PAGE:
The 24th Georgia Urban Forest Council Annual Conference and Awards Program is October 22 and 23 at the Classic Center’s Foundry Building, 130 Foundry Street, in Athens.

The conference will provide a general overview of how this storm affected communities; how to be better prepared through making storm mitigation plans; performing tree assessments before the storm happens; working with staging areas for debris and wood utilization; communicating with the media; understanding declared vs. undeclared events; working with FEMA, GEMA, and strike teams; making scenario assessments; and learning more about damage and recovery of iced trees.

Join us for excellent general session talks, concurrent sessions, tours, and our annual urban forestry awards luncheon.

$135 for members (includes a $10 donation to Georgia ReLeaf)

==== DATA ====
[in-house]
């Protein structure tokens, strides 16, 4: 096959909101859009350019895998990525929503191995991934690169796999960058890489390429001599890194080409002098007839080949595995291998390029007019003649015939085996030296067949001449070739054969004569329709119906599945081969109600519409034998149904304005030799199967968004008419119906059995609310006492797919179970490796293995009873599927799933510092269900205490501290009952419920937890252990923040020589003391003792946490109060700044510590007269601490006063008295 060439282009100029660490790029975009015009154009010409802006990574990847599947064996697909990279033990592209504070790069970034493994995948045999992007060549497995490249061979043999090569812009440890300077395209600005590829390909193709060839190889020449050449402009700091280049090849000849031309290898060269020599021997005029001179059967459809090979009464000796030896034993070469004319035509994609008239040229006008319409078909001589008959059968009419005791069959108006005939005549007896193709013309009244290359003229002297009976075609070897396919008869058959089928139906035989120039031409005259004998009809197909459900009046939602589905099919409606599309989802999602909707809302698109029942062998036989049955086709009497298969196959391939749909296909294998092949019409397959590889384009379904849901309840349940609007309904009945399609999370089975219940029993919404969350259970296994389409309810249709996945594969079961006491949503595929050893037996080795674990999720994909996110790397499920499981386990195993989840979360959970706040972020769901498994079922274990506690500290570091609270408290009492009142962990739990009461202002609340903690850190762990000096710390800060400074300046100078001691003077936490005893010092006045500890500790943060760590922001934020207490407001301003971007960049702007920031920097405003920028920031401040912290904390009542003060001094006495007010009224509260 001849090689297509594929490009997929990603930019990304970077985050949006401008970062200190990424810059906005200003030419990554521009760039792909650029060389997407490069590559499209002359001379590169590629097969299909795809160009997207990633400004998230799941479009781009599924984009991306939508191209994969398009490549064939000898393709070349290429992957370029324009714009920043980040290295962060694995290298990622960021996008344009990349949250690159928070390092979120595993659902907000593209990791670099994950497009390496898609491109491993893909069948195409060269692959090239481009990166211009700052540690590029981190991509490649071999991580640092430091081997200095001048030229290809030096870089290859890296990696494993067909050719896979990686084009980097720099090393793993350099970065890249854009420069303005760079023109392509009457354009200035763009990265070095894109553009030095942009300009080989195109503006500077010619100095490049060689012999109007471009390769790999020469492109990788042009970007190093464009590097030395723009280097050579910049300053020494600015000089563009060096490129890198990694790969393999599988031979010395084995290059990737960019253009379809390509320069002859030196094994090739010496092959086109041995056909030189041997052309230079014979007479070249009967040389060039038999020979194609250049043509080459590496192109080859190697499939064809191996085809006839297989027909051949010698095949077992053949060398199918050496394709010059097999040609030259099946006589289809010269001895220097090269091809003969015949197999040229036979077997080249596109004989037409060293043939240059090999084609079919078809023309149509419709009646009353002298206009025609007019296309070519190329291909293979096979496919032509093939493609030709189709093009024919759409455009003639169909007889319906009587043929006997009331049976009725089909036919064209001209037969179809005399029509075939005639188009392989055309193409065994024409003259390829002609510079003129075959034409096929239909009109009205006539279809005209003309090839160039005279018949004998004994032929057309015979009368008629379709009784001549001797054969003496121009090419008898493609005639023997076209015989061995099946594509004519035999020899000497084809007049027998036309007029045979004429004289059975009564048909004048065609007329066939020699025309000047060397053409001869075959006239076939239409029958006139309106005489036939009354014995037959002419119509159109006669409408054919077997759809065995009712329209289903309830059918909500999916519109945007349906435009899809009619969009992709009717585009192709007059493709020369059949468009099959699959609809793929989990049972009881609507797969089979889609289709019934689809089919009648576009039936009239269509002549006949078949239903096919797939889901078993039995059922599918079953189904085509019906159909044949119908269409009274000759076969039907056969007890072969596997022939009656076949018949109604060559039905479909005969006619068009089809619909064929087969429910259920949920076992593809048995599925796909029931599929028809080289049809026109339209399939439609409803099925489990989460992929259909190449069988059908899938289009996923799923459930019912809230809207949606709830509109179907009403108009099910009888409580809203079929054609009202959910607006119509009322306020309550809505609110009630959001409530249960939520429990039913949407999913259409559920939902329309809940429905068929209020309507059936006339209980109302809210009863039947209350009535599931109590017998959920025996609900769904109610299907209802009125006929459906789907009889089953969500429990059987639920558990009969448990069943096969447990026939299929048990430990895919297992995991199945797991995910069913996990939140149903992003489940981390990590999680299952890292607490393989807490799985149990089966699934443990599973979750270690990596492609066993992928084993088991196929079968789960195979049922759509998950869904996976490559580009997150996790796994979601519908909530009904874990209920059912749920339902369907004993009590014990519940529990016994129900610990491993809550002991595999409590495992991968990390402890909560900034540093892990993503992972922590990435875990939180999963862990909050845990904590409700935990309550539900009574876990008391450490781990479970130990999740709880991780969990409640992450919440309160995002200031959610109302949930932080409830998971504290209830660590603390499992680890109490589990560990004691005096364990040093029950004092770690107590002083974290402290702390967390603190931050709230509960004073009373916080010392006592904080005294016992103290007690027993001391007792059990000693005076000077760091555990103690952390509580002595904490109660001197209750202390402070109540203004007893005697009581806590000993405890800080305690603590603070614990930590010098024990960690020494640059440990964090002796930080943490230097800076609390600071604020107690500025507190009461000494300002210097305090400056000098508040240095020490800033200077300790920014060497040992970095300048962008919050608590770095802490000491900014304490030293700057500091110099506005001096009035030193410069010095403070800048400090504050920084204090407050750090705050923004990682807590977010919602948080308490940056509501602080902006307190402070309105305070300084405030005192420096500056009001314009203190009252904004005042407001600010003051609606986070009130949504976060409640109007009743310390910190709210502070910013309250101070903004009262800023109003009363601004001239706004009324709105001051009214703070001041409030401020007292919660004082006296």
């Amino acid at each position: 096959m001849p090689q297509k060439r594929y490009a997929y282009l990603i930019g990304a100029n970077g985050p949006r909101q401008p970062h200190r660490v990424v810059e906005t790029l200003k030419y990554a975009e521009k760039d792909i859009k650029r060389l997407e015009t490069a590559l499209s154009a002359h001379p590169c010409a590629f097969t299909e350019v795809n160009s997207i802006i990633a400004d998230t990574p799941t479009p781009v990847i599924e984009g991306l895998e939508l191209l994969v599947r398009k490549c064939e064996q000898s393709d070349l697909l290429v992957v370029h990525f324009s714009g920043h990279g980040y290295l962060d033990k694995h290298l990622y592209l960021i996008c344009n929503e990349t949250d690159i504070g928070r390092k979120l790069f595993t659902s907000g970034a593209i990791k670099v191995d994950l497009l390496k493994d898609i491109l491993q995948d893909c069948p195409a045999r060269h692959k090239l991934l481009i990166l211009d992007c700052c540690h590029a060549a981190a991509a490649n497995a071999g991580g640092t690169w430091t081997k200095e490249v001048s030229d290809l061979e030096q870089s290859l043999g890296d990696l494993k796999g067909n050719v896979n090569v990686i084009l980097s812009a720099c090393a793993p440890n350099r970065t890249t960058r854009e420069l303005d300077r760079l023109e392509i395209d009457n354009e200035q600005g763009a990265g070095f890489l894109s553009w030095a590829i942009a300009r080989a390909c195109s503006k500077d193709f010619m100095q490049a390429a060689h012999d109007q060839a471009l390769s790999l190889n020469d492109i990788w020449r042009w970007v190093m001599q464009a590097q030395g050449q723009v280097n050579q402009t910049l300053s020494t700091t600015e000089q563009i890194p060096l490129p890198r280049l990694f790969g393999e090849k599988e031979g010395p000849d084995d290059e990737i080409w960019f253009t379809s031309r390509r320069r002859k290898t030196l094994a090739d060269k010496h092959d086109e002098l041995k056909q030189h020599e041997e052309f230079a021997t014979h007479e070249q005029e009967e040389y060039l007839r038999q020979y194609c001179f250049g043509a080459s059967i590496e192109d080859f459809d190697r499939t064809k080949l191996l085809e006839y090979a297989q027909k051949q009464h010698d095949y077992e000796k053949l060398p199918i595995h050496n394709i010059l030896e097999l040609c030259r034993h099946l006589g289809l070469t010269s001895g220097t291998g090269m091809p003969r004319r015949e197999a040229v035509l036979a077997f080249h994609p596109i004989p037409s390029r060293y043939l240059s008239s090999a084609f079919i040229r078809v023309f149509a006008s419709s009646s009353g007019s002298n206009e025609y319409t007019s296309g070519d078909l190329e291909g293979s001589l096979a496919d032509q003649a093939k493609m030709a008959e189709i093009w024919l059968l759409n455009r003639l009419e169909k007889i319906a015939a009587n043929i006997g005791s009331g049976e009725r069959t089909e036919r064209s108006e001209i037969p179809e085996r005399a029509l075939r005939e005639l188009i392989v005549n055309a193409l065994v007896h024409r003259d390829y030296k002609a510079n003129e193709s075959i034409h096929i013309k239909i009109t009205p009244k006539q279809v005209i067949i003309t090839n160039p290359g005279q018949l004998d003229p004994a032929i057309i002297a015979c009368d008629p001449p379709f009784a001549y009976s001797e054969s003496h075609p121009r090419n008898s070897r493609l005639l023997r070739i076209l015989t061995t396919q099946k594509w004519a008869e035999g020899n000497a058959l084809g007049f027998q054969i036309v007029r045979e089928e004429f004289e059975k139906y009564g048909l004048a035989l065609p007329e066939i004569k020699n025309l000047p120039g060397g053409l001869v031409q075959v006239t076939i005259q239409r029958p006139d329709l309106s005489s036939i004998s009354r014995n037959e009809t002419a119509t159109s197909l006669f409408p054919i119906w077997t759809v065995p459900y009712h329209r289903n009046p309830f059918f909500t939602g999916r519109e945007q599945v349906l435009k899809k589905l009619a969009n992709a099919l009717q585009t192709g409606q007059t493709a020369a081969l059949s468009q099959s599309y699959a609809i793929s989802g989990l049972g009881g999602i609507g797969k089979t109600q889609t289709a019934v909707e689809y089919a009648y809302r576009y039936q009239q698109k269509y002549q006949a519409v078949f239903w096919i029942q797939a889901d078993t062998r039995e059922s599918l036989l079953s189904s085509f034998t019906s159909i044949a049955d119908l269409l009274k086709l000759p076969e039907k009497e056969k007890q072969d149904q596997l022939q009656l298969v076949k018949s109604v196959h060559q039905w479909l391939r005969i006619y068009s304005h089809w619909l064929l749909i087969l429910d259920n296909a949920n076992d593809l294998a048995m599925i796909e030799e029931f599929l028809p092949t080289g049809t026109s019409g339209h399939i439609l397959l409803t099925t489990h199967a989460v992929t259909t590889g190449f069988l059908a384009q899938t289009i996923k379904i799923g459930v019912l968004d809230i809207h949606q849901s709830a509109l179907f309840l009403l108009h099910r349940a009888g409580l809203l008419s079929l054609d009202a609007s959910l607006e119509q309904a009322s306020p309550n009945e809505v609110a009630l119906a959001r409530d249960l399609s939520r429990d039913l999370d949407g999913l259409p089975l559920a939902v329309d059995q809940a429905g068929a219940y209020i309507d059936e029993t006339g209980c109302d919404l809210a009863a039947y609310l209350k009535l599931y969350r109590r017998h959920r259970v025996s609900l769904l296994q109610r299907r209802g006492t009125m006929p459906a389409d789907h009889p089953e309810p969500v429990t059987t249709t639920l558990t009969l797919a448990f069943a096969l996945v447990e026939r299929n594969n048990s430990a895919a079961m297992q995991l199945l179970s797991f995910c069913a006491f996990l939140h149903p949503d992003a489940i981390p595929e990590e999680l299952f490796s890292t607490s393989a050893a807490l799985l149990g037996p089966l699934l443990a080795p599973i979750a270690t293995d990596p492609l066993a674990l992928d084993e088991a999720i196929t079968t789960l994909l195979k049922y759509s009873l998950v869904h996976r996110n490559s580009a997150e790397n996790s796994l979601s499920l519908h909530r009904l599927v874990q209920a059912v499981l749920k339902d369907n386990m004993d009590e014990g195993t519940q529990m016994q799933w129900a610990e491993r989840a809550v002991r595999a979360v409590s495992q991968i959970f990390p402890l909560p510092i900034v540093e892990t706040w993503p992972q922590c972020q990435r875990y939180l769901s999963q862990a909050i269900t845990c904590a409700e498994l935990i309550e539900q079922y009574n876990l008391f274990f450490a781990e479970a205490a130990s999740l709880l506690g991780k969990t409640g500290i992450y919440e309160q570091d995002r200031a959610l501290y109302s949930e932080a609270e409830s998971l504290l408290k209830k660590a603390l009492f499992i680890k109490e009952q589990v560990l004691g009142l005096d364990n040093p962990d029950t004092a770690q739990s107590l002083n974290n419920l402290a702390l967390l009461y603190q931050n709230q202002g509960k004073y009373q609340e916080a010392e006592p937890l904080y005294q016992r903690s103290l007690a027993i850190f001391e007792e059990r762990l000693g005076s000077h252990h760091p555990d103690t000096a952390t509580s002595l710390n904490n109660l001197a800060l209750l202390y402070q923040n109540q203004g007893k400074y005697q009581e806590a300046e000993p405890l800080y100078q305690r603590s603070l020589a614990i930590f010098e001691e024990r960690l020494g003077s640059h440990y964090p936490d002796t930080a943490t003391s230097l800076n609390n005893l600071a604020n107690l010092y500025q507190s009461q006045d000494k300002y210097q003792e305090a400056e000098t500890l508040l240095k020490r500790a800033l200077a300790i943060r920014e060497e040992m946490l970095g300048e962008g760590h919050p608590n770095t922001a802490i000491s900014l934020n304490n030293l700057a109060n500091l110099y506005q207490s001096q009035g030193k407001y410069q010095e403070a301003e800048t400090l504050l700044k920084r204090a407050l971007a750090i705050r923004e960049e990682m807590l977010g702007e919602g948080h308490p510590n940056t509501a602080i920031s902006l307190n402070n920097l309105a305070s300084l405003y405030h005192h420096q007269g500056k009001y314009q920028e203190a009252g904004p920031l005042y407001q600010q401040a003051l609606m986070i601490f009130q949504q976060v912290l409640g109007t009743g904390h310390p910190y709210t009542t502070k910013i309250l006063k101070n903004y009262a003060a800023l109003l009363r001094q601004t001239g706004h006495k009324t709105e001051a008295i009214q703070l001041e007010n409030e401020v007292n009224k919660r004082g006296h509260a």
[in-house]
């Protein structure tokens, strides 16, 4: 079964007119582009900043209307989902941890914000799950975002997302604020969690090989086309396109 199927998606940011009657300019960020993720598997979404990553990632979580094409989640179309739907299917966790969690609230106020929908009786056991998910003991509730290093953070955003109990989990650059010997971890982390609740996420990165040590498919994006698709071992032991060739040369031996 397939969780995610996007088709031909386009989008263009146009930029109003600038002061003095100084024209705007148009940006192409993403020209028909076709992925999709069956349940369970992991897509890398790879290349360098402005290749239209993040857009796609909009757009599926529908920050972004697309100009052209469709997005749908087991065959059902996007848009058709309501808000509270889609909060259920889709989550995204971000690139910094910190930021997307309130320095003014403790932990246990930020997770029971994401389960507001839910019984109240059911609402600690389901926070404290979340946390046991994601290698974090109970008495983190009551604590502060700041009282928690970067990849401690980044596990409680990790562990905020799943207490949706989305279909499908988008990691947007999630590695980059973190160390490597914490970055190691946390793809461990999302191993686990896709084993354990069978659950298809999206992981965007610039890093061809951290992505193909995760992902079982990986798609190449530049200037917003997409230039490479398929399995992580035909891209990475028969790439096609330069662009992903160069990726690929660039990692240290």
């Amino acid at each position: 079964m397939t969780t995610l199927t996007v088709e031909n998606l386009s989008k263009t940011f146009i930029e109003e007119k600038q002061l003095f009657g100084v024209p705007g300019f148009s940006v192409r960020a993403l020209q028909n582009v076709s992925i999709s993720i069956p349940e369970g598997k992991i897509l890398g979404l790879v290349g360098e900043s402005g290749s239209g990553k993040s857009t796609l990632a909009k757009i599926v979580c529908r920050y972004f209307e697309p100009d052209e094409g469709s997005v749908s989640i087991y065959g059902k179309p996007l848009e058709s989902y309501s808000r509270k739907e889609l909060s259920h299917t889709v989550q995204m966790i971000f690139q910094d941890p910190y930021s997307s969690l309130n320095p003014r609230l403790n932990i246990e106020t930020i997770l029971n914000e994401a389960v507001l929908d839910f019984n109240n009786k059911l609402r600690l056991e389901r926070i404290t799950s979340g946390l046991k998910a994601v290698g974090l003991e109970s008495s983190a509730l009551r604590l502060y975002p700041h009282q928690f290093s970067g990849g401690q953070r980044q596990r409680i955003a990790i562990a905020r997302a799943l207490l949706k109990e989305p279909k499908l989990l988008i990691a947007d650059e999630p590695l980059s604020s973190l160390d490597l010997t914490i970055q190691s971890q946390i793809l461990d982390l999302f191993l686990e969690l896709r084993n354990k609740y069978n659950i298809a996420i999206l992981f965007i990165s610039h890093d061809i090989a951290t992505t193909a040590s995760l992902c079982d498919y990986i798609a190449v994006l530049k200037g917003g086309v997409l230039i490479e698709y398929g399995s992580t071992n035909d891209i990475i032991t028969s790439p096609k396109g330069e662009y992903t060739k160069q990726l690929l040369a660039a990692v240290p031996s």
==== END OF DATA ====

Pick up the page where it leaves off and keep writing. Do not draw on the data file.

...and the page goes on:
$160 for non-members (includes discounted GUFC membership and a $10 donation to Georgia ReLeaf)

Scholarships for tree board registration are still available.

Kids and Trees
As cooler temperatures move into Georgia, residents are digging out their gardening gloves and getting ready for the fall season.

December through February is the best time to plant trees in Georgia and now is the best time to order low-cost seedlings from the GFC.

A lot of people are unaware that we grow and stock a wide variety of hardwood and pine seedlings. Our selection includes lots of trees that are perfect for home landscapes, and if neighbors or a homeowner association gets together to place an order, the savings can be even more significant.